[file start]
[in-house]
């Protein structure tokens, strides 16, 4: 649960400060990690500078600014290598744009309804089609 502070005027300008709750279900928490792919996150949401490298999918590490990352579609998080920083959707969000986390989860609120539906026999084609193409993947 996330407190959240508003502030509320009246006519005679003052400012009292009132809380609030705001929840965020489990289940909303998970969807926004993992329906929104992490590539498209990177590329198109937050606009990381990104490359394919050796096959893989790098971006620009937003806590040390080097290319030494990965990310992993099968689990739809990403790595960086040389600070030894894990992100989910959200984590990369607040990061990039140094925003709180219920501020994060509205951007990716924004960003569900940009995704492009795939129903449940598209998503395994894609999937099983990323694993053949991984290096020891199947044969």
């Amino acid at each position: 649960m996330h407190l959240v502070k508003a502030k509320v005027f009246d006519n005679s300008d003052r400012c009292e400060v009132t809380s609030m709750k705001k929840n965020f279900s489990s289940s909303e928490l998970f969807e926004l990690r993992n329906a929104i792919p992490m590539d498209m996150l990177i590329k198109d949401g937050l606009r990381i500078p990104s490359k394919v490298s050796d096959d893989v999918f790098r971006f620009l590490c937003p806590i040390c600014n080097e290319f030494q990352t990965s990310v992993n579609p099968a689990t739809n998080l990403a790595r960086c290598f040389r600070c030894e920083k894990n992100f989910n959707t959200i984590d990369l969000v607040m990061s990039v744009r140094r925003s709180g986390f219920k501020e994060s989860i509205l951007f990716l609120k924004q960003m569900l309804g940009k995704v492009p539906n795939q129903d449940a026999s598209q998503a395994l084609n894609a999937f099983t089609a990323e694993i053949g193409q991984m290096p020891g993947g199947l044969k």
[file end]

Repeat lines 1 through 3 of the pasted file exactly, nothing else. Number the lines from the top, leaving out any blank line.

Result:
[in-house]
């Protein structure tokens, strides 16, 4: 649960400060990690500078600014290598744009309804089609 502070005027300008709750279900928490792919996150949401490298999918590490990352579609998080920083959707969000986390989860609120539906026999084609193409993947 996330407190959240508003502030509320009246006519005679003052400012009292009132809380609030705001929840965020489990289940909303998970969807926004993992329906929104992490590539498209990177590329198109937050606009990381990104490359394919050796096959893989790098971006620009937003806590040390080097290319030494990965990310992993099968689990739809990403790595960086040389600070030894894990992100989910959200984590990369607040990061990039140094925003709180219920501020994060509205951007990716924004960003569900940009995704492009795939129903449940598209998503395994894609999937099983990323694993053949991984290096020891199947044969």
């Amino acid at each position: 649960m996330h407190l959240v502070k508003a502030k509320v005027f009246d006519n005679s300008d003052r400012c009292e400060v009132t809380s609030m709750k705001k929840n965020f279900s489990s289940s909303e928490l998970f969807e926004l990690r993992n329906a929104i792919p992490m590539d498209m996150l990177i590329k198109d949401g937050l606009r990381i500078p990104s490359k394919v490298s050796d096959d893989v999918f790098r971006f620009l590490c937003p806590i040390c600014n080097e290319f030494q990352t990965s990310v992993n579609p099968a689990t739809n998080l990403a790595r960086c290598f040389r600070c030894e920083k894990n992100f989910n959707t959200i984590d990369l969000v607040m990061s990039v744009r140094r925003s709180g986390f219920k501020e994060s989860i509205l951007f990716l609120k924004q960003m569900l309804g940009k995704v492009p539906n795939q129903d449940a026999s598209q998503a395994l084609n894609a999937f099983t089609a990323e694993i053949g193409q991984m290096p020891g993947g199947l044969k």